RECLAIM THE POWER: MASS ACTION CAMP, DIDCOT

As we have seen throughout history direct action has been central to inspiring social change – at this year’s Mass Action Camp in Didcot, from 29th May to the 2nd June, Reclaim the Power are inviting you to get involved.

by Lindsay Alderton, Reclaim The Power

With the re-election of the first fully Conservative Cabinet in Downing Street for 18 years, many have spent the last few weeks reeling in shock, fearing what lies ahead in the oncoming months and years. The implications are severe — over the last five years we’ve had a crushing run of bitter austerity measures, job losses, scapegoating attacks on migrant rights, mass sales of social housing, over a million using food banks, and suicides over benefit sanctions.

At a time when the world’s leading scientific community are imploring us to keep fossil fuels in the ground, our environmentally hostile government is pressing ahead with plans to scrap crucial subsidies for onshore wind farms, as well as championing fracking and investment in North Sea oil.

Outside the dusty halls of Westminster it is in the hands of the people where real politics is alive and kicking

We’ve witnessing chilling signs of what’s looming ahead, with the Human Rights Act scheduled for the scrap-heap, and the instigation of a disabilities minister who voted against benefits for disabled children, along with a justice secretary who isn’t averse to bringing back hanging. We know that times are bleak, and yet the spirit of resistance in the UK is raring up and fighting fierce.

(© Guardian)

Within 48 hours of the election results, thousands had taken to the streets across London and Cardiff, in protests co-ordinated by a range of grassroots groups, unifying quickly to show that they’re a force to be reckoned with. Outside the dusty halls of Westminster it is in the hands of the people where real politics is alive and kicking, and it offers a far more empowering way to shape what’s happening than merely ticking a box once every five years (or not). As we have seen throughout history direct action has been central to the success of many progressive social movements, from Chartism to the women’s vote, to the abolition of slavery and the front-line communities who’ve kept Lancashire frack-free for the last 4 years. More recently we’ve witnessed the E15 mums refusal to be evicted in the face of the political elite and their property developer pals.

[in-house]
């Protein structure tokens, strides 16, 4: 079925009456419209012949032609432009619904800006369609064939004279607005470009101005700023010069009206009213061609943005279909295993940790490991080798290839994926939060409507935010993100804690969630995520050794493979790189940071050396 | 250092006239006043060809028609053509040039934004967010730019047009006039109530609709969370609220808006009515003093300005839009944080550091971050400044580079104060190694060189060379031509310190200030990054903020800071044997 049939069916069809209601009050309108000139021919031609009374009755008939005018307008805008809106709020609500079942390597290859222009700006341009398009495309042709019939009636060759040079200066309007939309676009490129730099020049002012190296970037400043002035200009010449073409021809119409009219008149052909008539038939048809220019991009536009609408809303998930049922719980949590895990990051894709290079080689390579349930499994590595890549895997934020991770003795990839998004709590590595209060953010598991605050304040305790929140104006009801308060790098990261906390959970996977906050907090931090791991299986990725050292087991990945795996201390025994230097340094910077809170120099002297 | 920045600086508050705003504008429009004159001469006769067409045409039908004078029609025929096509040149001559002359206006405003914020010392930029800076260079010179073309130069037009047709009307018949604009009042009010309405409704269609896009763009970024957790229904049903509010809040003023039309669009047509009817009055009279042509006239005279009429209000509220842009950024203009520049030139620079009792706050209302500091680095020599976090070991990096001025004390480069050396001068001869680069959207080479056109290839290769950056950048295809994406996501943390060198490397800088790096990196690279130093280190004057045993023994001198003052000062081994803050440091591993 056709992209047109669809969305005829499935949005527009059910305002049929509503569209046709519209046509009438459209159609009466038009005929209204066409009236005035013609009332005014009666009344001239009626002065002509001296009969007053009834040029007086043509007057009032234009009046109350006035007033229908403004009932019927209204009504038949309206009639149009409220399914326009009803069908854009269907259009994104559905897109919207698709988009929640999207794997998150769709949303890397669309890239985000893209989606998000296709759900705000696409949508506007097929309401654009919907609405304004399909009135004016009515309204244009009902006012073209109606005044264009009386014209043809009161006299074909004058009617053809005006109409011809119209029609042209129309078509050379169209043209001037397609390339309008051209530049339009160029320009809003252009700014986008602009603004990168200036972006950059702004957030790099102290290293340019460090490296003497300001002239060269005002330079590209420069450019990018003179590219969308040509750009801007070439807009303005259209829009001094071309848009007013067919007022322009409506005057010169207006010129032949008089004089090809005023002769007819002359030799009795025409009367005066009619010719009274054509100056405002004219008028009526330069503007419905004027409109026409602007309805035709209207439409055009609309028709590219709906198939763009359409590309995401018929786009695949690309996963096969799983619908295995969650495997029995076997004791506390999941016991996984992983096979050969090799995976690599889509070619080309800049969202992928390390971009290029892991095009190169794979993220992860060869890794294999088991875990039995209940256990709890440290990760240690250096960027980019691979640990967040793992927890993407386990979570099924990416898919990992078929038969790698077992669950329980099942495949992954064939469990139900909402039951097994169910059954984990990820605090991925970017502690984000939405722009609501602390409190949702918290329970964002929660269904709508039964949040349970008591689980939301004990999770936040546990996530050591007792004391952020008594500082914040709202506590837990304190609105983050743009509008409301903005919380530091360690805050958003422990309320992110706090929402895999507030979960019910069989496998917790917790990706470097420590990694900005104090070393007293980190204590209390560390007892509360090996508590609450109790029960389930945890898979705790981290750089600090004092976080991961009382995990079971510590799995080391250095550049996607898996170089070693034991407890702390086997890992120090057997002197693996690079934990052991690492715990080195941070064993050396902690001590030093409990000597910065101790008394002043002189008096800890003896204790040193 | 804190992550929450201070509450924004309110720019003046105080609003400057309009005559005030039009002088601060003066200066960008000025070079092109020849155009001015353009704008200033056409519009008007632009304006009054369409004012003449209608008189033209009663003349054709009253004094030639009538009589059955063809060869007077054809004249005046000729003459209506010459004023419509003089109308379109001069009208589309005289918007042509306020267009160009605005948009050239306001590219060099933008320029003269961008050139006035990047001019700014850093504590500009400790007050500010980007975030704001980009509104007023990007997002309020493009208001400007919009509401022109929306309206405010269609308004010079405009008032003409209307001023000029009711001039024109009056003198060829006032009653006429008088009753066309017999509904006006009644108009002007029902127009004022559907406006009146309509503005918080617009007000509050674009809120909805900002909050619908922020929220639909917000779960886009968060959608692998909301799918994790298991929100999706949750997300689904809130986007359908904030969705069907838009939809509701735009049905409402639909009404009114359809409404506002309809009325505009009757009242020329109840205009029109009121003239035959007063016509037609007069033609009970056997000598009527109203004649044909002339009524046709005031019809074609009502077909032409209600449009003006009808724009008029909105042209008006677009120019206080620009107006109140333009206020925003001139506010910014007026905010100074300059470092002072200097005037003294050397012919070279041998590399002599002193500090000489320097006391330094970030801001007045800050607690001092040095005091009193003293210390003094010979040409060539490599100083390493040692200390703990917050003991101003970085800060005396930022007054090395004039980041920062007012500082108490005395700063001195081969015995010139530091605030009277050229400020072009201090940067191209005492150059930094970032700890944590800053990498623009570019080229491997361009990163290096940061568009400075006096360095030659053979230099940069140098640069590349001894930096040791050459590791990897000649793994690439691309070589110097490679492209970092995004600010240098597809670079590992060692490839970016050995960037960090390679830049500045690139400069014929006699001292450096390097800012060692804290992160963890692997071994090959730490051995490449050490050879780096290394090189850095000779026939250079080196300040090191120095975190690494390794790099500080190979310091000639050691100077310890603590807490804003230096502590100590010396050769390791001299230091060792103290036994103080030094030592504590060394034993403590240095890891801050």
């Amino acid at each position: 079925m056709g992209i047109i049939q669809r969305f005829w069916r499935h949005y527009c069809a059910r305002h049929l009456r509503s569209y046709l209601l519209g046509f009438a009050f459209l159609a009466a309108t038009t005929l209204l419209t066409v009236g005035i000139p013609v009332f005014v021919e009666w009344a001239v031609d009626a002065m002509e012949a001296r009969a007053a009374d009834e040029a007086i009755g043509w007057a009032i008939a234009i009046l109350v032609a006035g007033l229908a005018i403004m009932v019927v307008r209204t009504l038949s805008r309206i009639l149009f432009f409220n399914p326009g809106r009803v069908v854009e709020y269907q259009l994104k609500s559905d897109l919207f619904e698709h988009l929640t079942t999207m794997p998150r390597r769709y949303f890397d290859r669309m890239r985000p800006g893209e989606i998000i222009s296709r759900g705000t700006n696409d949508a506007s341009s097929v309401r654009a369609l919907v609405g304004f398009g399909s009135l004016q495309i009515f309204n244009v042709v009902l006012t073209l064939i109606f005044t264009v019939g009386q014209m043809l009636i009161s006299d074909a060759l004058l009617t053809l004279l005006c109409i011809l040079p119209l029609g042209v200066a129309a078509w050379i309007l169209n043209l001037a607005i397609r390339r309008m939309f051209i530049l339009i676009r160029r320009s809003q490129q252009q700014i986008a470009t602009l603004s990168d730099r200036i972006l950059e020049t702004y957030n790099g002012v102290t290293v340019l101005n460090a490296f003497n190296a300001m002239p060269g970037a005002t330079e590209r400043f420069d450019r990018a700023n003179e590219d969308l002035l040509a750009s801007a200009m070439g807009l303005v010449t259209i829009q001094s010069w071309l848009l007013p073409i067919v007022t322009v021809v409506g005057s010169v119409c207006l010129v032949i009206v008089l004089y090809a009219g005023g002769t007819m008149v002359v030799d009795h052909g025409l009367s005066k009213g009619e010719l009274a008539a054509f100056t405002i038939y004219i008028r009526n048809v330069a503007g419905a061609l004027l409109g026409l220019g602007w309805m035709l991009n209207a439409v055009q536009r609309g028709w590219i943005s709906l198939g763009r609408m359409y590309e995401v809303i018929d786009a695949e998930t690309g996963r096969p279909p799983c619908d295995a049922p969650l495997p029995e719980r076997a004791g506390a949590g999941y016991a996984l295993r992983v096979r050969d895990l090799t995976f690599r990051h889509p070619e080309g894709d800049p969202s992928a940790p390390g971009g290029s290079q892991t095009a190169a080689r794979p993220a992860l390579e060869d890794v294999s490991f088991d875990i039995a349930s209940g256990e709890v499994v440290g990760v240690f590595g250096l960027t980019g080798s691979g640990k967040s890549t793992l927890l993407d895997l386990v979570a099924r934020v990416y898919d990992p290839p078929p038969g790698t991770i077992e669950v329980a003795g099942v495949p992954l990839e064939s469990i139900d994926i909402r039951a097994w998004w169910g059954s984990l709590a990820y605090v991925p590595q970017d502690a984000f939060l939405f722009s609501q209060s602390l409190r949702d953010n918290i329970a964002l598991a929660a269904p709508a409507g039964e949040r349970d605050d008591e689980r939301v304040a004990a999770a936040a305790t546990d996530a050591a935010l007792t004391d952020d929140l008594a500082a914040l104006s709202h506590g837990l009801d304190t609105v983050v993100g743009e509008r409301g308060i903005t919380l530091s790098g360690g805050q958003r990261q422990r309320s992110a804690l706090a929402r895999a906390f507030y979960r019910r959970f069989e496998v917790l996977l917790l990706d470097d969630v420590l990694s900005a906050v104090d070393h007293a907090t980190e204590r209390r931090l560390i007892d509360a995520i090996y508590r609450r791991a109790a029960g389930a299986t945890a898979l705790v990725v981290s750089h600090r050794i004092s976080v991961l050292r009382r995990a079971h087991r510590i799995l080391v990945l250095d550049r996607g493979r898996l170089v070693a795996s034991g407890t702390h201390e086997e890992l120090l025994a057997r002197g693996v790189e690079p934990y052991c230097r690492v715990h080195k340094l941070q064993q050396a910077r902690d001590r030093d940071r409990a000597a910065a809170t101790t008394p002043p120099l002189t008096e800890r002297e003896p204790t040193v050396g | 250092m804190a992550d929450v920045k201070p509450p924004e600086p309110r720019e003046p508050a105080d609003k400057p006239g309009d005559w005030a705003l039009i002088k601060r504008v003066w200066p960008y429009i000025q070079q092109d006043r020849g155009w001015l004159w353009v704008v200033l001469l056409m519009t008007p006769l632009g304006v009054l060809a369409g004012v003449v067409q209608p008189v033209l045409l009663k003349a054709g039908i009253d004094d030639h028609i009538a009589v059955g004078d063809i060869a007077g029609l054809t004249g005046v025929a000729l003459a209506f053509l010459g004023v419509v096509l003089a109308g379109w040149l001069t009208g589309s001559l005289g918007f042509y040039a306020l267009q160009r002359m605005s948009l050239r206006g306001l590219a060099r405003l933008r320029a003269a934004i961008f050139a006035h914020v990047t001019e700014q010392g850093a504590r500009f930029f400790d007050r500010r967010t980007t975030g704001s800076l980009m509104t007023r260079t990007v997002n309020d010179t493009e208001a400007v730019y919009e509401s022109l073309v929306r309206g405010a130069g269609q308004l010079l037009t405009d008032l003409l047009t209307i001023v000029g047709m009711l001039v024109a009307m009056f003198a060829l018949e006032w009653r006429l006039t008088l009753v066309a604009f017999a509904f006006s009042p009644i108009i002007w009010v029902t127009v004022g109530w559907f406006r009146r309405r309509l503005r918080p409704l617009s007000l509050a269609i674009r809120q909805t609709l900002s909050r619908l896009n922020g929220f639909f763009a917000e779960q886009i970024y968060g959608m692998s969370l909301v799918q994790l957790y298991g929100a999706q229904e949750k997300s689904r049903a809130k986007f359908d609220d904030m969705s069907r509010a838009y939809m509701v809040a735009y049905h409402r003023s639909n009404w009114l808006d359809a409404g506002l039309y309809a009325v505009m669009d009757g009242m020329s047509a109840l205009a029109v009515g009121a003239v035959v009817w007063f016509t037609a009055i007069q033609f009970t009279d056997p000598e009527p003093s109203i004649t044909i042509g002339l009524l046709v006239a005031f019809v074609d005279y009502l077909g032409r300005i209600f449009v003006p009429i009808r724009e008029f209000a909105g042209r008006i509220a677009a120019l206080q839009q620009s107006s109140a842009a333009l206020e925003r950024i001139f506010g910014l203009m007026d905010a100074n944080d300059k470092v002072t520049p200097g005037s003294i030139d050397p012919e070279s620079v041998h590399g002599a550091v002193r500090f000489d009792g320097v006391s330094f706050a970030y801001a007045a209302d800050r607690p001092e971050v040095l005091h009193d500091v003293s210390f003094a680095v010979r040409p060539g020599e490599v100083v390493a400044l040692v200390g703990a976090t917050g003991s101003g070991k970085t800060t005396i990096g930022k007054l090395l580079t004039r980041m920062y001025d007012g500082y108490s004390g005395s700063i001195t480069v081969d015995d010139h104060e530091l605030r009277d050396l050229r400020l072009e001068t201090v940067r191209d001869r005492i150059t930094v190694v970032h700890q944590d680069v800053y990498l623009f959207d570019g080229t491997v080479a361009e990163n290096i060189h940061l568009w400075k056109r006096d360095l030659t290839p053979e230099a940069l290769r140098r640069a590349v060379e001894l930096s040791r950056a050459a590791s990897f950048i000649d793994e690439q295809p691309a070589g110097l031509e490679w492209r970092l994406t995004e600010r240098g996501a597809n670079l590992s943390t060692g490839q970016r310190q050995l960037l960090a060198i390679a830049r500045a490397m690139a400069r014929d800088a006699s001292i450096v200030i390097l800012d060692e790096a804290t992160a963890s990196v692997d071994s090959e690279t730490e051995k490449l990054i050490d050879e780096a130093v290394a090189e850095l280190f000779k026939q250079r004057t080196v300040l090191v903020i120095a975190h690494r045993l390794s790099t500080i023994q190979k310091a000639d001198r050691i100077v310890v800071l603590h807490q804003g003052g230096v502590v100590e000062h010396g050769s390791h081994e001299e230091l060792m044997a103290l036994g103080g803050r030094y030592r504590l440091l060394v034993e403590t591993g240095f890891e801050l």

throughout history direct action has been central to the success of many progressive social movements

Coming up in a couple of weeks time will be an opportunity to get more involved at this year’s Reclaim The Power Mass Action camp, close to Didcot power station. Over the space of five days hundreds will come together to get a taste of what a functioning democracy might look like, and participate in discussions and trainings which explore new ways to bring about positive social change.

(© PA)

In 2014, over a thousand people came to the Blackpool camp and then onwards to a day of coordinated actions targeting the fracking industry at every level.  The year before the camp shut down Cuadrilla’s operations in Balcombe for a week.

So why Didcot and why now?

We know that burning fossil fuels is destroying our future and that thousands of people are already dying each year from climate change and from fuel poverty.

We are reaching a point where it’s not clear where government ends and corporations begin

According to a ‘Web of Power’ report by Global Justice Now in 2013, about a third of the UK government has links to the finance and energy companies driving climate change. More recently we’ve learned how fossil fuel companies eclipse the renewable energy sector in government, with lobbyists enjoying a scale of unprecedented access to ministers in comparison with renewable energy experts or climate scientists and campaigners. With a new Tory government in power now free to govern as they see best, these links will become even more embedded and difficult to distinguish.

(Didcot power station © mickypics)